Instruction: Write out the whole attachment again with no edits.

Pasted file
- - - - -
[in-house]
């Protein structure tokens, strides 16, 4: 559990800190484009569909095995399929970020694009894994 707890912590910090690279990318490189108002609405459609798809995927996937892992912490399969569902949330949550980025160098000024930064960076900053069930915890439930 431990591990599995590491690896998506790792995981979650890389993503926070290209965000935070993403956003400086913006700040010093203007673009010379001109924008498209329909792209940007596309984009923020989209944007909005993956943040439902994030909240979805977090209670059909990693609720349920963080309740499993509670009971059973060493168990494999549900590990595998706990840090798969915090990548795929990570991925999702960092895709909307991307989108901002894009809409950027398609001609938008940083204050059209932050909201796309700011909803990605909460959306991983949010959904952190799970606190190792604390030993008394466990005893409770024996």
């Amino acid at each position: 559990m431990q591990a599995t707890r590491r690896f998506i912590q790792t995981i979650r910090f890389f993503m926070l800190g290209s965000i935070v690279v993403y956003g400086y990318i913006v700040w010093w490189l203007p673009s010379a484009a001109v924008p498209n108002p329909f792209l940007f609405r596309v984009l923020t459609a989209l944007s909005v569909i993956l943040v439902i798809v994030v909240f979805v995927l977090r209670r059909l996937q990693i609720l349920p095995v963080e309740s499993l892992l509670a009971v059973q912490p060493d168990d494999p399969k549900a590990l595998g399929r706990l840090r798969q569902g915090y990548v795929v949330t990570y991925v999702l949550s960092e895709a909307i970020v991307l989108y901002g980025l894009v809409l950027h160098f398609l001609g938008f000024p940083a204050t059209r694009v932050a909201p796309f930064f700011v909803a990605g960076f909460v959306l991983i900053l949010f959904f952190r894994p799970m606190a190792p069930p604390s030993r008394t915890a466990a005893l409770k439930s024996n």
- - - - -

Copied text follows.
[in-house]
């Protein structure tokens, strides 16, 4: 559990800190484009569909095995399929970020694009894994 707890912590910090690279990318490189108002609405459609798809995927996937892992912490399969569902949330949550980025160098000024930064960076900053069930915890439930 431990591990599995590491690896998506790792995981979650890389993503926070290209965000935070993403956003400086913006700040010093203007673009010379001109924008498209329909792209940007596309984009923020989209944007909005993956943040439902994030909240979805977090209670059909990693609720349920963080309740499993509670009971059973060493168990494999549900590990595998706990840090798969915090990548795929990570991925999702960092895709909307991307989108901002894009809409950027398609001609938008940083204050059209932050909201796309700011909803990605909460959306991983949010959904952190799970606190190792604390030993008394466990005893409770024996």
């Amino acid at each position: 559990m431990q591990a599995t707890r590491r690896f998506i912590q790792t995981i979650r910090f890389f993503m926070l800190g290209s965000i935070v690279v993403y956003g400086y990318i913006v700040w010093w490189l203007p673009s010379a484009a001109v924008p498209n108002p329909f792209l940007f609405r596309v984009l923020t459609a989209l944007s909005v569909i993956l943040v439902i798809v994030v909240f979805v995927l977090r209670r059909l996937q990693i609720l349920p095995v963080e309740s499993l892992l509670a009971v059973q912490p060493d168990d494999p399969k549900a590990l595998g399929r706990l840090r798969q569902g915090y990548v795929v949330t990570y991925v999702l949550s960092e895709a909307i970020v991307l989108y901002g980025l894009v809409l950027h160098f398609l001609g938008f000024p940083a204050t059209r694009v932050a909201p796309f930064f700011v909803a990605g960076f909460v959306l991983i900053l949010f959904f952190r894994p799970m606190a190792p069930p604390s030993r008394t915890a466990a005893l409770k439930s024996n």